In this lab we will explore condition numbers and error analysis. To do this, we will need to be able to generate random points.

A histogram counts the number of points in a vector that are inside bins, and can be used to plot the distribution that random points are drawn from. For example, `randn`

generates normal distributed random number, distributed like

In [106]:

```
using PyPlot
plt[:hist](randn(10000));
```

We can check the distribution is correct by comparing it to a plot of the true distribution, using the `normed=true`

option so that the bins are normalized to sum to one and the `bins=...`

option to specify more refined bins:

In [107]:

```
plt[:hist](randn(100000);bins=-5.:0.3:5.,normed=true);
x=-5.:0.1:5.
plot(x,exp(-x.^2/2)/sqrt(2π));
```

**Exercise 1(a)** Plot a histogram for the numbers generated by `rand`

. Can you guess the distribution?

In [ ]:

```
```

**Exercise 1(b)** Create a function `rande(ε,N)`

that returns `N`

points of magnitude at most `ε`

. Plot a histogram with `ε=0.01`

and `n=10000`

to verify your approach works.

In [ ]:

```
```

Consider the problem $f : \mathbb R \rightarrow \mathbb R$ with the absolute value norm attached defined by:

$$f(x) = x^2$$Recall the definition of *absolute condition number*

and *relative condition number*

**Exercise 2(a)** Use the random number generator from **1(b)** to estimate the absolute condition number around $x=1$, and $\epsilon =0.01$, by finding the maximum value of

(Hint: `maximum(v)`

returns the largest number in a vector `v`

.) Ensure that your approximation is accurate by increasing the number of random points `N`

used until you observe that the first *two* digits have converged.

In [ ]:

```
```

**Exercise 2(b)** Repeat **2(a)** with $x=2$ and $x=3$, and with $\epsilon =0.001$ and $\epsilon =0.0001$. Can you conjecture a formula for $\hat \kappa_f(x,0)$? (**Advanced**: Prove that this conjecture is true.)

In [ ]:

```
```

**Exercise 2(c)** Repeat parts **2(a)** and **2(c)** with the *relative* condition number. What formula do you conjecture for $\kappa_f(x,0)$? (**Advanced**: Prove that this conjecture is true.)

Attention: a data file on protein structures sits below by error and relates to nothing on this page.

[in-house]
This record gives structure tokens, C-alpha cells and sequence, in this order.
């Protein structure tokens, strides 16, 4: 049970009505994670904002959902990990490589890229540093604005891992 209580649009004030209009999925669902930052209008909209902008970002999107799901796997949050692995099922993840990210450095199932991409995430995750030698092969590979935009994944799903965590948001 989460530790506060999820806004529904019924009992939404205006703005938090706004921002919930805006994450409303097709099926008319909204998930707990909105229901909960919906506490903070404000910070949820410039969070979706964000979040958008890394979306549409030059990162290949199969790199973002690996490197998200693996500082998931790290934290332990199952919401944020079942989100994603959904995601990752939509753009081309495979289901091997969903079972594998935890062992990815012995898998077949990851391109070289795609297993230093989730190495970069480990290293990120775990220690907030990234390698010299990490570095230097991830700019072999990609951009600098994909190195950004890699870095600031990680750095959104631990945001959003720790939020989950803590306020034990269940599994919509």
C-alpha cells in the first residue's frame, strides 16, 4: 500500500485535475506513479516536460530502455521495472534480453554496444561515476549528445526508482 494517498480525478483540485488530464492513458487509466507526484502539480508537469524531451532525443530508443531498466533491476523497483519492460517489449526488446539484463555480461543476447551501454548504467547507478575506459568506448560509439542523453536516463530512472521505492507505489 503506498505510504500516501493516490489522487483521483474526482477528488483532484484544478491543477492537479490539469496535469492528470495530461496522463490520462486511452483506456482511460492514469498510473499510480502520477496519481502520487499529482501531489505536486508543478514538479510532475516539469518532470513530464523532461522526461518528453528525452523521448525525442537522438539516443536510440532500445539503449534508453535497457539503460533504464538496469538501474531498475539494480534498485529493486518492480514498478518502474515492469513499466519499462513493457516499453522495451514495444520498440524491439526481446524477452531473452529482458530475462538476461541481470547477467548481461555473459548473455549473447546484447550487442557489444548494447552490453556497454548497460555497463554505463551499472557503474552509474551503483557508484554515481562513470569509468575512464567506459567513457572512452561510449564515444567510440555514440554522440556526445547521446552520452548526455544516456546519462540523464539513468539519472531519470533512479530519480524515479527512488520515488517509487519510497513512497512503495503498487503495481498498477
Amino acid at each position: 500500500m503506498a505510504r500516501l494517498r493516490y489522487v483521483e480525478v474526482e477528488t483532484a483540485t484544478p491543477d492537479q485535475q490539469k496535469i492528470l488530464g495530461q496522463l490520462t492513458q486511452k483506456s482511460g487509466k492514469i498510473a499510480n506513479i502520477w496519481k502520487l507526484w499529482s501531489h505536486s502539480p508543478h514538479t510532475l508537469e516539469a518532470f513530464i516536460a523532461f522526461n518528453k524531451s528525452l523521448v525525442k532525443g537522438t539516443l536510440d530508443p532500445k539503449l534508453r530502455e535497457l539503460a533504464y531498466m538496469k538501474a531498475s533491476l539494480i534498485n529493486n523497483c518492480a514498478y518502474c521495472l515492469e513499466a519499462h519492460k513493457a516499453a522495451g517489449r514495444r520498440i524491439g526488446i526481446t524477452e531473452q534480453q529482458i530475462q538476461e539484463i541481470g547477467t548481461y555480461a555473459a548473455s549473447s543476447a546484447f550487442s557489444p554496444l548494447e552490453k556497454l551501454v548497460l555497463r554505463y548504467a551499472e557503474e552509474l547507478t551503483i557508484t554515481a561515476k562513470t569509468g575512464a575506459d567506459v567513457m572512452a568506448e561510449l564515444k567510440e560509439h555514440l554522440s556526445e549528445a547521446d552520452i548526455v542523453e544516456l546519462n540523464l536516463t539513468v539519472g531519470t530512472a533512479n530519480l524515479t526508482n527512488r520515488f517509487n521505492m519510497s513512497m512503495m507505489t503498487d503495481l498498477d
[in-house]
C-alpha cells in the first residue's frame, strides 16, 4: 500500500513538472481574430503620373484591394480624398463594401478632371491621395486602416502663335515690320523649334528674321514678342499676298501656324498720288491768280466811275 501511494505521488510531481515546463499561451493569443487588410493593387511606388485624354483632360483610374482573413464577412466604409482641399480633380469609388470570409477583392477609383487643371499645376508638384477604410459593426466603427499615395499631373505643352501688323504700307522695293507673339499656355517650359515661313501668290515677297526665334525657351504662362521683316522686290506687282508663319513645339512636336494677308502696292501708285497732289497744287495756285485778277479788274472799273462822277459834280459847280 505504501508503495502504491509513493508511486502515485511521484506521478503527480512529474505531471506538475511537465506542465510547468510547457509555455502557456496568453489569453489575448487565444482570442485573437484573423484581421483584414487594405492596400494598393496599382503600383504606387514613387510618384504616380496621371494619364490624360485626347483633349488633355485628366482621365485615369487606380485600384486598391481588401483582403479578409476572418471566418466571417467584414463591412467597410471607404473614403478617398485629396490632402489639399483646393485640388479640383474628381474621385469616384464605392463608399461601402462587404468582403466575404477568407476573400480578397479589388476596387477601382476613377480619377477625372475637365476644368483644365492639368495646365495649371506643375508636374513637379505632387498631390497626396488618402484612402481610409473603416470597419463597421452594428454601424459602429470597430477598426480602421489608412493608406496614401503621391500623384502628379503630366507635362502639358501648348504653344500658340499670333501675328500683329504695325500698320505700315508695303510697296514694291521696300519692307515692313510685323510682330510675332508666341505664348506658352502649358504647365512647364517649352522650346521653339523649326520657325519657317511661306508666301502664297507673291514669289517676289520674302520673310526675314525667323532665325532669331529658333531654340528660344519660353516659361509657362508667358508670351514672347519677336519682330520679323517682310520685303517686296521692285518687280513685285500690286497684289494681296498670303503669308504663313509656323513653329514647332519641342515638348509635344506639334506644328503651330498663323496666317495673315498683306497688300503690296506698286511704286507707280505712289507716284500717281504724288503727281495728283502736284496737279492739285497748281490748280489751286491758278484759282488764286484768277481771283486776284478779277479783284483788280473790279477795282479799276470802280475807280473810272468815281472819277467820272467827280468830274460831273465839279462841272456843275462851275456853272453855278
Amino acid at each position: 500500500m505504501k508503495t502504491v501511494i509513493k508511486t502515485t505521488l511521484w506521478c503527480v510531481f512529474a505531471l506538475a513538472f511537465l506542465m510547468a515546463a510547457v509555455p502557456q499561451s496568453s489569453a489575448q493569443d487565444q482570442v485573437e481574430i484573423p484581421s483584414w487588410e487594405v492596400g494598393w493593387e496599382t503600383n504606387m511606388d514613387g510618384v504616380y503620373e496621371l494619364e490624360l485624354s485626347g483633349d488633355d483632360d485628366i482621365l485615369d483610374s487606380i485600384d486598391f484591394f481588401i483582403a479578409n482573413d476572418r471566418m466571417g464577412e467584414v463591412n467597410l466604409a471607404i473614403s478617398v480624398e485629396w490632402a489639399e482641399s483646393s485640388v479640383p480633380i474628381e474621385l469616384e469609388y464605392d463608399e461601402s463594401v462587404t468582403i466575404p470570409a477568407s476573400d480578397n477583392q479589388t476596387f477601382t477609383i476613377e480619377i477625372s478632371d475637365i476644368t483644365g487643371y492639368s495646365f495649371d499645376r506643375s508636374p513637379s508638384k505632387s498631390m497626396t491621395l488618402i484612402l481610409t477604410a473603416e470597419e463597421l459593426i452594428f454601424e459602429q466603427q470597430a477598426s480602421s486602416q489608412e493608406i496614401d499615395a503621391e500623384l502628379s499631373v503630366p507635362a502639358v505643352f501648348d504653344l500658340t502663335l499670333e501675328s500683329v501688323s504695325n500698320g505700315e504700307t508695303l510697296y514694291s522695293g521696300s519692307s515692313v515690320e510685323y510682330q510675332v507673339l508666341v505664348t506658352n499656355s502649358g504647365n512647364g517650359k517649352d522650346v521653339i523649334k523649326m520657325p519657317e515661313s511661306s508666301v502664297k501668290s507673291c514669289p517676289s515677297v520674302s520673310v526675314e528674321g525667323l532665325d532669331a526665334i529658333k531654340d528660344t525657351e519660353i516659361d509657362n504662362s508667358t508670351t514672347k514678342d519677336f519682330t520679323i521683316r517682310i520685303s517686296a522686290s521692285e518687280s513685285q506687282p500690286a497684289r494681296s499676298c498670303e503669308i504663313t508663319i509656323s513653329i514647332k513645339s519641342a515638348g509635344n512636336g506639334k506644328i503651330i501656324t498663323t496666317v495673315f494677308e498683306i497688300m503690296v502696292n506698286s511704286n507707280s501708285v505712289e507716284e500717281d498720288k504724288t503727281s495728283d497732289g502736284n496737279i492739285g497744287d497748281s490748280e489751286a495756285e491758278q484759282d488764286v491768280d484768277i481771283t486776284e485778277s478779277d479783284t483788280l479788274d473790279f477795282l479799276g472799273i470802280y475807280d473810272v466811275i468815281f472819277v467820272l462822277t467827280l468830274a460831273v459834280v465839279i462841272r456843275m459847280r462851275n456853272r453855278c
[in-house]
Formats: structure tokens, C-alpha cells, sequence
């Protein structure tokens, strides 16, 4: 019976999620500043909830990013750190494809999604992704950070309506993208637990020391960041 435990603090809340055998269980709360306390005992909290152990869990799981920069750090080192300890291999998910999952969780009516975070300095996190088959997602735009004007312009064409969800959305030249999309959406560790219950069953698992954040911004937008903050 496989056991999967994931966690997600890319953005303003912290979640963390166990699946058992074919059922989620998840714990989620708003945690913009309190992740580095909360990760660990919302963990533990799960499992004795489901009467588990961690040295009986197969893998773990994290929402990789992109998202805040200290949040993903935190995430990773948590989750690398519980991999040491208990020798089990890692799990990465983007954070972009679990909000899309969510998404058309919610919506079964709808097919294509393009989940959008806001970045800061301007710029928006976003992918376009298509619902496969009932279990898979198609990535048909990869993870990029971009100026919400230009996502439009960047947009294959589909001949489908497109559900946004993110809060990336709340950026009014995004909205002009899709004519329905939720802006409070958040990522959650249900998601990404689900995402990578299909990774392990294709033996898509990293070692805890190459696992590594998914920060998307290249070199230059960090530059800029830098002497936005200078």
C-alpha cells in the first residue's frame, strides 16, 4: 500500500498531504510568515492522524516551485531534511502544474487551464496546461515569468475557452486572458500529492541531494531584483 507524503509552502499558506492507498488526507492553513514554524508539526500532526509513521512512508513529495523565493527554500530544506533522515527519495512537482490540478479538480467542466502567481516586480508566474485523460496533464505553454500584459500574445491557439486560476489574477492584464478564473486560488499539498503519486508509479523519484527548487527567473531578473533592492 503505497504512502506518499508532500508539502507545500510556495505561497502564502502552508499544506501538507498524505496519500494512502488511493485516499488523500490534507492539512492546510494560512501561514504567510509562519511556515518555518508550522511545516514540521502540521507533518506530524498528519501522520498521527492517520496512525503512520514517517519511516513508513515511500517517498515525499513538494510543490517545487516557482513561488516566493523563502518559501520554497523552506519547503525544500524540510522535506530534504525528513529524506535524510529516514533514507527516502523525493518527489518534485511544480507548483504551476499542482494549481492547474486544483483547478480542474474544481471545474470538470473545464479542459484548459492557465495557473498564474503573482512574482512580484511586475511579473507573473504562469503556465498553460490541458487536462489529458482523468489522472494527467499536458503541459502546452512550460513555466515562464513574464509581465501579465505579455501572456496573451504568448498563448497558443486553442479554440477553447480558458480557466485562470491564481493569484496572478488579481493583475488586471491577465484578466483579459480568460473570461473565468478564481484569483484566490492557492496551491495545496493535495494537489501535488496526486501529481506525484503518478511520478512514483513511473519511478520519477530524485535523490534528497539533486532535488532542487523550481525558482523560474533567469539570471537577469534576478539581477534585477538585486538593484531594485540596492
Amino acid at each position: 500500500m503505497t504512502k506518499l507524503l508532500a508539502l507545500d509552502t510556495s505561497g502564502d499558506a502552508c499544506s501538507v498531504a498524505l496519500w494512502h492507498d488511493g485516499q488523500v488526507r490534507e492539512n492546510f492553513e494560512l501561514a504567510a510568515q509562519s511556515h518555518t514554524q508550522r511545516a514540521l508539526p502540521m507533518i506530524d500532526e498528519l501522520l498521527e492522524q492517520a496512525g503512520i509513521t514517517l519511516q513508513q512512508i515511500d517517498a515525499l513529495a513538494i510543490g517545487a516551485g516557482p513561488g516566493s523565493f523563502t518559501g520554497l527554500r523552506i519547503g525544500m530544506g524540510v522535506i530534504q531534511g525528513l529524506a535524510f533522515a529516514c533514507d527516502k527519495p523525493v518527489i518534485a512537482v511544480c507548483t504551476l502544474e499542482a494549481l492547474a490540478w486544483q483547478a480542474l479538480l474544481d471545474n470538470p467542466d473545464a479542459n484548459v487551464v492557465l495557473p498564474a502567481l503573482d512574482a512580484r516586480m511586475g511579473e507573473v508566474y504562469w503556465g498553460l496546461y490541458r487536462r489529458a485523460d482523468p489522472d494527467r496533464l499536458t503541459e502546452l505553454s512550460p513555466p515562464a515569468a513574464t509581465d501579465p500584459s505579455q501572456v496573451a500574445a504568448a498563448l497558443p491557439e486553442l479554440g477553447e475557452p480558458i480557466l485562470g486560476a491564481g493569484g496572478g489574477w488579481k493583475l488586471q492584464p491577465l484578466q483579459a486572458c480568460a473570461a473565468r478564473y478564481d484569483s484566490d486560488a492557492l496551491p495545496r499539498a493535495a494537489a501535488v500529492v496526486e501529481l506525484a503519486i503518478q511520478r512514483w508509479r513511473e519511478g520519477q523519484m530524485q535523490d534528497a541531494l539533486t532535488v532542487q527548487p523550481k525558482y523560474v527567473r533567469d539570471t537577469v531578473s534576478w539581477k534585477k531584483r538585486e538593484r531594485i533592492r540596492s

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```
```

**Exercise 2(d)** Repeat parts **2(a-c)** with $f(x)=x^3$. Conjecture a formula for the absolute and relative condition number when $f$ is a smooth function, in terms of the derivative of $f$. (**Advanced**: Prove that this conjecture is true.)

In [ ]:

```
```

We now consider the forward and backward error for floating point arithmetic. We will use `BigFloat`

to simulate exact arithmetic. (This is an approximation, but the errors will be much smaller so is justified.) Recall that we are interested in the *relative forward error*

and the *relative backward error*:

so that $\tilde f(x)=f(\Delta x)$.

The `BigFloat(x)`

command converts a number to a BigFloat format, which is a floating point number with a lot more bits (default is 256 bits, though `BigFloat`

can use even more if needed).

In [108]:

```
BigFloat(0.25)
```

Out[108]:

**Warning** Only convert numbers from `Float64`

if they are viewed as *exact*. The example below was fine, since 0.25 is representable exactly in `Float64`

. The following shows issues converting `1/3`

:

In [109]:

```
x64=1/3
x_wrong=BigFloat(x64) # x is only accurate to 52 base-2 bits, so the bits are incorrect
x=BigFloat(1)/BigFloat(3) # Both 1 and 3 are representable exactling as BigFloats
x_wrong,x # the latter is accurate to last base-2 bit
```

Out[109]:

**Exercise 3(a)** Calculate the relative forward error of approximating $f(x) = x^2$ by $\tilde f(x) = {\rm fl}(x) \otimes {\rm fl}(x)$ for $x=1/3$ in `Float64`

arithmetic, using `BigFloat`

to approximate the true $f(x)$.

In [ ]:

```
```

**Exercise 3(b)** Calculate numerically the $\delta$ so that $\tilde f(x) = x^2(1+\delta)$. Verify that

```
x^2*(1+δ)-x64^2
```

is zero.

In [ ]:

```
```

**Exercise 3(d)** Calculate the backward error `Δx`

of approximate $f$ by $\tilde f$ at $x = 1/3$. Verify that

```
(x+Δx)^2 - x64^2
```

is zero (to roughly 75 digits).

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```
```

Last lab we considered the Householder reflection constructed from a vector $\mathbf x$ via:

$\begin{align*} \mathbf w &= \mathbf x - \alpha \|{\mathbf x}\| \mathbf e_1, \qquad \alpha = \pm 1,\cr \mathbf v &= \mathbf w / \|\mathbf w\|,\cr Q_{\mathbf v} &\triangleq I - 2 \mathbf v \mathbf v^\top \end{align*}$

so that

$$Q_{\mathbf v}\mathbf x = \begin{pmatrix} \alpha \|\mathbf x\| \cr 0 \cr \vdots \cr 0\end{pmatrix}$$An oustanding question is the choice of $\alpha$: $\alpha = {\rm sign}(x_1)$ or $\alpha = -{\rm sign}(x_1)$. We will investigate this question by looking at the error of the problem

$$f(\mathbf x) = Q_{\mathbf v} \mathbf x$$where we know the exact value, versus the implementation on a computer in floating point arithmetic, which we denote $\tilde f(\mathbf x)$. Here we have $f, \tilde f : \mathbb R^n \rightarrow \mathbb R^n$ with the 2-norm attached.

**Exercise 4(a)** Write a function `house(s,x)`

that returns $Q_{\mathbf v}$ as definded above, with `\alpha = s*sign(x[1])`

.

In [ ]:

```
```

**Exercise 4(b)** Consider the vector $\mathbf x=[1.,\epsilon]$. Plot the forward error of $\|f(\mathbf x)-\tilde f(\mathbf x)\|$ for `s=1`

. (Hint: use a `loglog`

plot with `ε = 1./logspace(1,13,100)`

.)

In [ ]:

```
```

**4(c)** Repeat the previous exercise with and `s=-1`

. What do you conclude about the stability of the two choices?

In [ ]:

```
```

**3(d)** Backward error analysis for this problem is impossible. Why is that?